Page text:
Trading methods out there these days are many. When it comes to penny stock trading, there are various nuances you will want to consider while coming up with a turnkey microcap trading system. You have some classic methods of technical analysis that apply nicely to small caps. Daily Japanese candle stick patterns are very helpful. The pin bar, harami, engulfing patter, morning star, hammer, dark cloud cover and others are very helpful in determining trend reversal trades as well as continuation trades. Classic chart patterns can still be of some use with the small stocks. Trends and trading ranges are simple to identify on old charts. More involved methods like Elliot wave often aren't as helpful as they are otherwise in larger volume, liquid markets. Same goes for many studies of Fibonacci numbers. Moving averages, channels and momentum indicators like RSI, stochastics, MACD and ADX are some of the favorite tools of traders like Matt Morris. Now when discussing fundamental factors, this is a whole other arena when it comes to the penny stocks set to double. SEC reports seems to routinely contain vital information that is only skimmed over in news releases but if decoded can give various hints of where a companies share value is headed. Earnings reports are great to watch. If you are trading small caps on NASDAQ, and Russell2000 stocks then you can spend time analyzing specific sectors but also you can look to the index before buying or selling a specific companies stock. Pink Sheets and OTC on the other hand are a little harder to analyze based on the overall markets performance. Often the penny stocks just follow the general market when there isn't any other news hitting the market. Methods are many and when you are just starting out it can make your head spin. But with time, and guidance from microcap millionaires, you will get an eye for what specific technical and fundamental factors are best for trading the hot penny stocks.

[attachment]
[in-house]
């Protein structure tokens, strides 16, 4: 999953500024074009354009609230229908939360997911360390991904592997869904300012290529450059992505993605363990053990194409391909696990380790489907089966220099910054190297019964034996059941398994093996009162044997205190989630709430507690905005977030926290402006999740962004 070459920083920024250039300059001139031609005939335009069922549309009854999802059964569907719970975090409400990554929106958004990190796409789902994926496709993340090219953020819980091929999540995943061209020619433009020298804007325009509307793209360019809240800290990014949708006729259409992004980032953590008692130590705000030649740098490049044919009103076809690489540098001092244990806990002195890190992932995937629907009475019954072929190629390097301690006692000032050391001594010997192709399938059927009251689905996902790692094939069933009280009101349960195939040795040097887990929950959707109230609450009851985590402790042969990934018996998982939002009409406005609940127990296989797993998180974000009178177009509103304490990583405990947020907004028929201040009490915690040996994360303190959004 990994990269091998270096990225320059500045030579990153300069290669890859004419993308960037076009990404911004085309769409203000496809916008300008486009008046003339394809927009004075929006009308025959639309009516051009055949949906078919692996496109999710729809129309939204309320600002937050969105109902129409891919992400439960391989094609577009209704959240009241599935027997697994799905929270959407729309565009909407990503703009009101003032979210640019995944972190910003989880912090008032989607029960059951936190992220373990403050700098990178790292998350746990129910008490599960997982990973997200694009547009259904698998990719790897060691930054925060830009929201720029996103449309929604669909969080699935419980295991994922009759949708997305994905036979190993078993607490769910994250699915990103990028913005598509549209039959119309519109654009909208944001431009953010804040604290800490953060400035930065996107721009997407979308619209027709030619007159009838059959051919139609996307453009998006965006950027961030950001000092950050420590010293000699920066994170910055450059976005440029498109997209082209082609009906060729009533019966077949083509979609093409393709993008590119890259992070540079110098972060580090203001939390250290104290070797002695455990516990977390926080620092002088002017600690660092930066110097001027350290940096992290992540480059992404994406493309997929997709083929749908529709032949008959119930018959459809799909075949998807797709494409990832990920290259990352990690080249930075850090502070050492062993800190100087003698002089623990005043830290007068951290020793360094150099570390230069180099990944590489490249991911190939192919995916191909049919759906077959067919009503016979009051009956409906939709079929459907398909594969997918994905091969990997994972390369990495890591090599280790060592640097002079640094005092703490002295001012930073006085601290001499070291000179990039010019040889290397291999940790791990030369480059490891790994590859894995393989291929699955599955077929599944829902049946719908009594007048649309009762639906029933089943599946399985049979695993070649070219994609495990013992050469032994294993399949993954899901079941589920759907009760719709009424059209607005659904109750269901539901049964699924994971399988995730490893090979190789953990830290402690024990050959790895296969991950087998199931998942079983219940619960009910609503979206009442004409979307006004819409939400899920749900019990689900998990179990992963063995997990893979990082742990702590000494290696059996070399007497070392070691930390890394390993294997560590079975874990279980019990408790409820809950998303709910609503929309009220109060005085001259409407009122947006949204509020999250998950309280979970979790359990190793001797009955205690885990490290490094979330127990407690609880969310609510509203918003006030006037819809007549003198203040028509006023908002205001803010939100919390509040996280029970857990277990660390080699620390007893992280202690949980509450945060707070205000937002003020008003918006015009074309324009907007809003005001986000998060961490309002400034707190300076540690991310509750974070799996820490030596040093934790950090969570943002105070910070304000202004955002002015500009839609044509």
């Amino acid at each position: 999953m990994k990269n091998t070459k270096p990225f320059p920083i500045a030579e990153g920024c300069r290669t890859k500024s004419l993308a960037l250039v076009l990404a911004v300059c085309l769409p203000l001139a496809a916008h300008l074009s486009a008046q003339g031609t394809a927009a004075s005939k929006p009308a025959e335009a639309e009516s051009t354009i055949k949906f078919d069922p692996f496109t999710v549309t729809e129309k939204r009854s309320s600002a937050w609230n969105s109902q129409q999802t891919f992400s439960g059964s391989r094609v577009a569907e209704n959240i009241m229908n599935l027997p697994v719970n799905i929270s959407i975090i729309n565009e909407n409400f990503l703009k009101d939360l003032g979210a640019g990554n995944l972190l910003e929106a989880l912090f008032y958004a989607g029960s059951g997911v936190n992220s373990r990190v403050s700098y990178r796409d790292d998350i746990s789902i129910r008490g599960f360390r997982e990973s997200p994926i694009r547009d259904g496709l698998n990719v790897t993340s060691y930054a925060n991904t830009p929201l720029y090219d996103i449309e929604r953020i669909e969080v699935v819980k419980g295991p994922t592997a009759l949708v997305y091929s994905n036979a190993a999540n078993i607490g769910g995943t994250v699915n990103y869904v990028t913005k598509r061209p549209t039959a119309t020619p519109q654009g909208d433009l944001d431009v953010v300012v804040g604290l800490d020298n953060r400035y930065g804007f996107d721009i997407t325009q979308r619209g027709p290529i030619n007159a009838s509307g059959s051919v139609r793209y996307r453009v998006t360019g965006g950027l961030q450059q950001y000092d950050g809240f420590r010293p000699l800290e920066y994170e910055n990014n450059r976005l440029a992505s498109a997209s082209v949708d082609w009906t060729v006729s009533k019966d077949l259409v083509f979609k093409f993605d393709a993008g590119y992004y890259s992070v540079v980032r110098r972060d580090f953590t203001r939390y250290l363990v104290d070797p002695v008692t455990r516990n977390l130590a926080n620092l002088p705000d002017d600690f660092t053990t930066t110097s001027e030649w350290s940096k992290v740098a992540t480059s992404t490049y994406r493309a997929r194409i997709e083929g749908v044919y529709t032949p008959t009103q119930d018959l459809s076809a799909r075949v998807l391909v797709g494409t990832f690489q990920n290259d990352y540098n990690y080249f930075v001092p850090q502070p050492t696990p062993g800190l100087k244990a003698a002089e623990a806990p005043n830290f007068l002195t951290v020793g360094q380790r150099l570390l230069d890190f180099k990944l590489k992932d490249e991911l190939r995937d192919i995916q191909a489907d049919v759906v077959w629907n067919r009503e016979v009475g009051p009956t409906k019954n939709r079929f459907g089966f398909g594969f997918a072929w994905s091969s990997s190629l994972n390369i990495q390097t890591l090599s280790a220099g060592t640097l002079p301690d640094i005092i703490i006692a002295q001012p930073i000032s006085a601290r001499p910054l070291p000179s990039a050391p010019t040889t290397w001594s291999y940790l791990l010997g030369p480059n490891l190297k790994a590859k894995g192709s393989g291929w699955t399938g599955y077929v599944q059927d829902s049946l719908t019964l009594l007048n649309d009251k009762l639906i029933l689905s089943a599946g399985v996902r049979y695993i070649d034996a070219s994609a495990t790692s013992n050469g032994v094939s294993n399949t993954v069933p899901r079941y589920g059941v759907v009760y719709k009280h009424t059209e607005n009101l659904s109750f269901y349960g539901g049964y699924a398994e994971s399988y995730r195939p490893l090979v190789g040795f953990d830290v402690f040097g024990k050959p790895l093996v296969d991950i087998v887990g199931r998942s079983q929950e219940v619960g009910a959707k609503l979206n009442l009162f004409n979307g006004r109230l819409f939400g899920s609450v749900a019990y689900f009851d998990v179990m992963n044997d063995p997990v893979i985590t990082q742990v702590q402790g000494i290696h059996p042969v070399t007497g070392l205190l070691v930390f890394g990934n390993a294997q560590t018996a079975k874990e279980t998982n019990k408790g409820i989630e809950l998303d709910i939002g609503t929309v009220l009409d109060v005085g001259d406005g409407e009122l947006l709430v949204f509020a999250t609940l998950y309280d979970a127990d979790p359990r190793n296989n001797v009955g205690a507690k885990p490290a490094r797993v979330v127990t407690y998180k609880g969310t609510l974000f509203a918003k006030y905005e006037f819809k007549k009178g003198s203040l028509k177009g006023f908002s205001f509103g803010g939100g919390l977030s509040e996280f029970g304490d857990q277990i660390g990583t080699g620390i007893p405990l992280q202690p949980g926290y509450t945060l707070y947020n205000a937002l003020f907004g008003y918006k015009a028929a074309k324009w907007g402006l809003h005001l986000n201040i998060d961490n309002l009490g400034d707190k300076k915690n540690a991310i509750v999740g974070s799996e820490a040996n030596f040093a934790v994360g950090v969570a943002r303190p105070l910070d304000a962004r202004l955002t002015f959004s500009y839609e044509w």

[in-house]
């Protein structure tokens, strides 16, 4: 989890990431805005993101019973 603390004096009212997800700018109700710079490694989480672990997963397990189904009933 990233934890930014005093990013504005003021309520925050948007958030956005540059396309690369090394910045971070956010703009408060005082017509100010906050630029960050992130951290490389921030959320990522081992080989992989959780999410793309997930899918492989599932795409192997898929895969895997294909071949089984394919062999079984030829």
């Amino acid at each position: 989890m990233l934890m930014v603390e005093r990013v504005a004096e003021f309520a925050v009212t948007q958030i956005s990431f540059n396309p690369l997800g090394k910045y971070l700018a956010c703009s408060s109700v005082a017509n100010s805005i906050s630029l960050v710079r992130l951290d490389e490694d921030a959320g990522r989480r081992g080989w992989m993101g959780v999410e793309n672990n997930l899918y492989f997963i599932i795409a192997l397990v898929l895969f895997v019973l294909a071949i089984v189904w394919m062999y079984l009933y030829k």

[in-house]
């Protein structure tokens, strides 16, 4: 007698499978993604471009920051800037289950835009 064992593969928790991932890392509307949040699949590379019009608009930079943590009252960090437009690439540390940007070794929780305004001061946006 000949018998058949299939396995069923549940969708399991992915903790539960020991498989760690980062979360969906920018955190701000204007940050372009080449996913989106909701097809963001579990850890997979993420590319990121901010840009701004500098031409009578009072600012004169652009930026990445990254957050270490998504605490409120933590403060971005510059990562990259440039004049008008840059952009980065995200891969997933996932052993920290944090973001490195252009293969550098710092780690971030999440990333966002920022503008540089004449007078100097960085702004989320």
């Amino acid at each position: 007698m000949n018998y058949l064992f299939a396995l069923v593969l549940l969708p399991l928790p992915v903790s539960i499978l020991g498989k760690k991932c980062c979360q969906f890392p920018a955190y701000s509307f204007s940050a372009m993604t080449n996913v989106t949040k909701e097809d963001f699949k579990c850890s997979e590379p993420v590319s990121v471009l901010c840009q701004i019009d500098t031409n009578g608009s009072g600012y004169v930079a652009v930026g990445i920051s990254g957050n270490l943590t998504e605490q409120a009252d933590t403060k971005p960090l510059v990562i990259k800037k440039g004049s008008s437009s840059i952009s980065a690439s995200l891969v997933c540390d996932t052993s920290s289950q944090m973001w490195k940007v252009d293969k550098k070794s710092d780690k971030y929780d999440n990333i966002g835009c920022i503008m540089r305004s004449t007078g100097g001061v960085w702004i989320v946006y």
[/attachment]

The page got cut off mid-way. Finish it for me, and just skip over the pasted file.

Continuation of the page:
The trading business is a very large and complex industry. To many beginners surprise, there is much much more to this business then one would image when they are first exposed to the trading world. With that being said, today we have been able to discuss and dig into some basic considerations of using the three M's of successful microcap millionaire trading. You learned about trading psychology, you learned about money management, and you learned about how trading methods differ with small caps and what to do about it. Obviously there is much more to learn and more to discover on your journey, trading penny stocks that's are set to double.
Source by Peter Hill